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Badger culls to be phased out in favour of vaccinations, Government announces

The Telegraph logo The Telegraph 05/03/2020 Helena Horton
a badger in grass: The government hopes to produce a cattle vaccine within five years -  Ben Birchall/PA Wire © Ben Birchall/PA Wire The government hopes to produce a cattle vaccine within five years -  Ben Birchall/PA Wire

Badger culls will be phased out, the government has announced, as it plans to trial vaccinations of cattle and bagers instead.

The environment secretary has said he does not want to continue killing the animals "indefinitely" so has welcomed new methods to eradicate bovine tuberculosis.

Farmers have previously maintained that killing badgers is the most effective way to protect their cattle from tuberculosis.

It is one of the most pressing issues facing the farming industry, as more than 30,000 cattle are slaughtered each year due to infection from bTB.

However, a recent study by the Animal and Plant Health Agency (APHA) has indicated that vaccinations could be effective in stopping the spread.

Because of this, the government will now accelerate the work towards deployment of the cattle vaccine within the next five years.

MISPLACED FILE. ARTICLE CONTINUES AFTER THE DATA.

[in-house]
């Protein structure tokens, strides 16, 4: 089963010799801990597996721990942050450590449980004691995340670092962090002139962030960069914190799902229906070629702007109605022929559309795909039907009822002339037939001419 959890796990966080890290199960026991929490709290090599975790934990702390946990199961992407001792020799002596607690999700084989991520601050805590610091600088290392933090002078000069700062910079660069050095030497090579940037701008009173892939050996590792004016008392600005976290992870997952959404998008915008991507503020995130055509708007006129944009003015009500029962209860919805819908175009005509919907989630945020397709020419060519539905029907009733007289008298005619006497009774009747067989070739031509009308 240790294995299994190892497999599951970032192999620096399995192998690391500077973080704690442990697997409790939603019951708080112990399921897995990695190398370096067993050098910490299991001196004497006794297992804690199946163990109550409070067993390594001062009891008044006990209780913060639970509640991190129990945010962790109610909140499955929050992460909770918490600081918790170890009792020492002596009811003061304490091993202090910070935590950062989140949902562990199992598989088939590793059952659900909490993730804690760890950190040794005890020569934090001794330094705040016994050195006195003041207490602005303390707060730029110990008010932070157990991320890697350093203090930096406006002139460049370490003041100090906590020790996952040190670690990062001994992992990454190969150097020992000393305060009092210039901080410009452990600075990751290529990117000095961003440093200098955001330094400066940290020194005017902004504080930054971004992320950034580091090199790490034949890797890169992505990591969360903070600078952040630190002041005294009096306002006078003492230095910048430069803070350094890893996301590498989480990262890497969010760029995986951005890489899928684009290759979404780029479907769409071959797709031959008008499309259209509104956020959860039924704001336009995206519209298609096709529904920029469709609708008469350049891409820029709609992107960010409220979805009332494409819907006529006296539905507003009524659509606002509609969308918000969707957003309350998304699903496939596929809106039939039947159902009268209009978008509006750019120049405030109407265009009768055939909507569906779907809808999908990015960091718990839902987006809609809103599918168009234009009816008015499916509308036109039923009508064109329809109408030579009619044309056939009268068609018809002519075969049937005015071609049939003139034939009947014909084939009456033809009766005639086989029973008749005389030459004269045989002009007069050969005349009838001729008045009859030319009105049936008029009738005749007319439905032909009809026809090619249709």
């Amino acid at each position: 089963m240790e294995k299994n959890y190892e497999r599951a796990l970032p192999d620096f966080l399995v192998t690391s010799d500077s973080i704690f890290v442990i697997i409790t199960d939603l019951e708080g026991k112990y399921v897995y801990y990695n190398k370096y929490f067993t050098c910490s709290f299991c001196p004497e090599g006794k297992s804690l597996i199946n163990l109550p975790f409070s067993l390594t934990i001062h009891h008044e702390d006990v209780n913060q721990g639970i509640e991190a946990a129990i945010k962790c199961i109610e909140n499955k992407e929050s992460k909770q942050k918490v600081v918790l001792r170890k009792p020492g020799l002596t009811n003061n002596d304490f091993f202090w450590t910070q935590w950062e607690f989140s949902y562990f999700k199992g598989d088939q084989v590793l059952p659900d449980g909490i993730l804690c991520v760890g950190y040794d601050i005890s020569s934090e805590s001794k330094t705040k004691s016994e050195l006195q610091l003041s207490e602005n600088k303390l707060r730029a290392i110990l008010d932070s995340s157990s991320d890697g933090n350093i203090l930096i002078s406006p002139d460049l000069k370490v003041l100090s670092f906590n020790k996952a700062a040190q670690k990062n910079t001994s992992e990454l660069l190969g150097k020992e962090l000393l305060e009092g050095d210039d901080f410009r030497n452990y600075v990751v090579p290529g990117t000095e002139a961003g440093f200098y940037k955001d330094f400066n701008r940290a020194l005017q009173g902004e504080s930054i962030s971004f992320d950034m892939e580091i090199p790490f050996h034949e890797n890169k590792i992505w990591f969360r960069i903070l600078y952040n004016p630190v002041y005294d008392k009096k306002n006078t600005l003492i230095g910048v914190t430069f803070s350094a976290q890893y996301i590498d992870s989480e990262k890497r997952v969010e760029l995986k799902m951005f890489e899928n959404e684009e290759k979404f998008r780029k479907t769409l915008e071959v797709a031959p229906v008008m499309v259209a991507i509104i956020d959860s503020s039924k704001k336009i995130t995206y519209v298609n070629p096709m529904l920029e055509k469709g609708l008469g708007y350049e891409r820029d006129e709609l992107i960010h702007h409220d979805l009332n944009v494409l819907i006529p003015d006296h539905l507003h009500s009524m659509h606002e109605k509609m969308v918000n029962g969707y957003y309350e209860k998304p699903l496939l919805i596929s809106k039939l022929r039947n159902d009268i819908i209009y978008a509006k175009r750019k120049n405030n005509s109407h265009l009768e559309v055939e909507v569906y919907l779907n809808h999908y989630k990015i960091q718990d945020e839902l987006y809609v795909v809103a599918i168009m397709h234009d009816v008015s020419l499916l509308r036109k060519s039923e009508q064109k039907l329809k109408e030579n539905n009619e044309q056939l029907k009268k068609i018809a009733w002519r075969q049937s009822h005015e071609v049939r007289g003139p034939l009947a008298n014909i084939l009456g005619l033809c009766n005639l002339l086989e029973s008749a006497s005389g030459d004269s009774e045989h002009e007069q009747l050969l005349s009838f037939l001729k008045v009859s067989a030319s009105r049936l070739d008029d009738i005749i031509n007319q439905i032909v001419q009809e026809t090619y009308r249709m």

© Getty

The commitment is part of  the government’s response to an independent review  of its 25 year bTB strategy, led by Professor Sir Charles Godfray, which showed the disease spreads more effectively from cattle to cattle rather than from badgers.

As wider preventative measures are introduced, the response to the Godfray review sets out an intention to begin to phase out intensive badger culling.

Where four-year cull cycles have ended, the government will phase out the method. After the infection in the badger population is dealt with by culling followed by badger vaccination, it will allow other measures such as cattle vaccination to be more effective. This is the combined approach needed to achieve the government’s goal of eradicating the disease by 2038.

However, the government will retain the ability to introduce new cull zones where local epidemiological evidence points to an ongoing role of badgers in maintaining the disease.

Environment Secretary George Eustice said: “Bovine TB is a slow-moving and insidious disease leading to the slaughter of over 30,000 cattle every year and considerable trauma for farmers as they suffer the loss of highly prized animals and valued herds.

“The badger cull has led to a significant reduction in the disease as demonstrated by recent academic research and past studies. But no one wants to continue the cull of this protected species indefinitely so, once the weight of disease in wildlife has been addressed, we will accelerate other elements of our strategy including improved diagnostics and cattle vaccination to sustain the downward trajectory of the disease.”


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